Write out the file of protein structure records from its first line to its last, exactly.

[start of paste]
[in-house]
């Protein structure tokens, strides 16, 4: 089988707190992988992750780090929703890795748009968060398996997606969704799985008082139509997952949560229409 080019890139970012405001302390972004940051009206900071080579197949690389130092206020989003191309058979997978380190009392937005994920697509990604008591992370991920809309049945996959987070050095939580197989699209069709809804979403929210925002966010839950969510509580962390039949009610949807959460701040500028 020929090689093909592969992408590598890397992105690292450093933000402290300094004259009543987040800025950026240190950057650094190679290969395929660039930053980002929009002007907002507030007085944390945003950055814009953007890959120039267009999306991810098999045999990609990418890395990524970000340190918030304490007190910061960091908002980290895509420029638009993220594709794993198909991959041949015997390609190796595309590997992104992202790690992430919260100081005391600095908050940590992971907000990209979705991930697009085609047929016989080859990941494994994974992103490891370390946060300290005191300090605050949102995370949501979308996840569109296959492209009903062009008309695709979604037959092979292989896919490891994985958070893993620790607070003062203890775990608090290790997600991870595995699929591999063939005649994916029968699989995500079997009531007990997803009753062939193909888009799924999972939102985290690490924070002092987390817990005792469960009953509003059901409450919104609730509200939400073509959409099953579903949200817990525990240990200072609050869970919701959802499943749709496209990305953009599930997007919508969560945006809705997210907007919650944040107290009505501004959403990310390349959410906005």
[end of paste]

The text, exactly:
[in-house]
């Protein structure tokens, strides 16, 4: 089988707190992988992750780090929703890795748009968060398996997606969704799985008082139509997952949560229409 080019890139970012405001302390972004940051009206900071080579197949690389130092206020989003191309058979997978380190009392937005994920697509990604008591992370991920809309049945996959987070050095939580197989699209069709809804979403929210925002966010839950969510509580962390039949009610949807959460701040500028 020929090689093909592969992408590598890397992105690292450093933000402290300094004259009543987040800025950026240190950057650094190679290969395929660039930053980002929009002007907002507030007085944390945003950055814009953007890959120039267009999306991810098999045999990609990418890395990524970000340190918030304490007190910061960091908002980290895509420029638009993220594709794993198909991959041949015997390609190796595309590997992104992202790690992430919260100081005391600095908050940590992971907000990209979705991930697009085609047929016989080859990941494994994974992103490891370390946060300290005191300090605050949102995370949501979308996840569109296959492209009903062009008309695709979604037959092979292989896919490891994985958070893993620790607070003062203890775990608090290790997600991870595995699929591999063939005649994916029968699989995500079997009531007990997803009753062939193909888009799924999972939102985290690490924070002092987390817990005792469960009953509003059901409450919104609730509200939400073509959409099953579903949200817990525990240990200072609050869970919701959802499943749709496209990305953009599930997007919508969560945006809705997210907007919650944040107290009505501004959403990310390349959410906005």